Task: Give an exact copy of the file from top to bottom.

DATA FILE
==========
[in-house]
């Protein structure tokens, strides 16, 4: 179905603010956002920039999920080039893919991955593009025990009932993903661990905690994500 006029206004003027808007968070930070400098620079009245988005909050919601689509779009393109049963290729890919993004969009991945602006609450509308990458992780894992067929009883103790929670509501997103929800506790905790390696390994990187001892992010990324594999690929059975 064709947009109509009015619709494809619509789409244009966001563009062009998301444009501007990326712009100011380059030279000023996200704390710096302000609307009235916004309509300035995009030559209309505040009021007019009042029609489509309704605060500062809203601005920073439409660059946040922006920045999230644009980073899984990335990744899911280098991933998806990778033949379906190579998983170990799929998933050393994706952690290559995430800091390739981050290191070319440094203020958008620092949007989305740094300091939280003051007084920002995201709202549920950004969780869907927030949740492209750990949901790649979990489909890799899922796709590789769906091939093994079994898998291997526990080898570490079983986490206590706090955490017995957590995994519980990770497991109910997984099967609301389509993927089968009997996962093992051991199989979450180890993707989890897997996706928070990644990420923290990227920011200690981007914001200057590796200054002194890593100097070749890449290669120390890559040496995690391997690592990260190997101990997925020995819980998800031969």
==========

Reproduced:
[in-house]
């Protein structure tokens, strides 16, 4: 179905603010956002920039999920080039893919991955593009025990009932993903661990905690994500 006029206004003027808007968070930070400098620079009245988005909050919601689509779009393109049963290729890919993004969009991945602006609450509308990458992780894992067929009883103790929670509501997103929800506790905790390696390994990187001892992010990324594999690929059975 064709947009109509009015619709494809619509789409244009966001563009062009998301444009501007990326712009100011380059030279000023996200704390710096302000609307009235916004309509300035995009030559209309505040009021007019009042029609489509309704605060500062809203601005920073439409660059946040922006920045999230644009980073899984990335990744899911280098991933998806990778033949379906190579998983170990799929998933050393994706952690290559995430800091390739981050290191070319440094203020958008620092949007989305740094300091939280003051007084920002995201709202549920950004969780869907927030949740492209750990949901790649979990489909890799899922796709590789769906091939093994079994898998291997526990080898570490079983986490206590706090955490017995957590995994519980990770497991109910997984099967609301389509993927089968009997996962093992051991199989979450180890993707989890897997996706928070990644990420923290990227920011200690981007914001200057590796200054002194890593100097070749890449290669120390890559040496995690391997690592990260190997101990997925020995819980998800031969």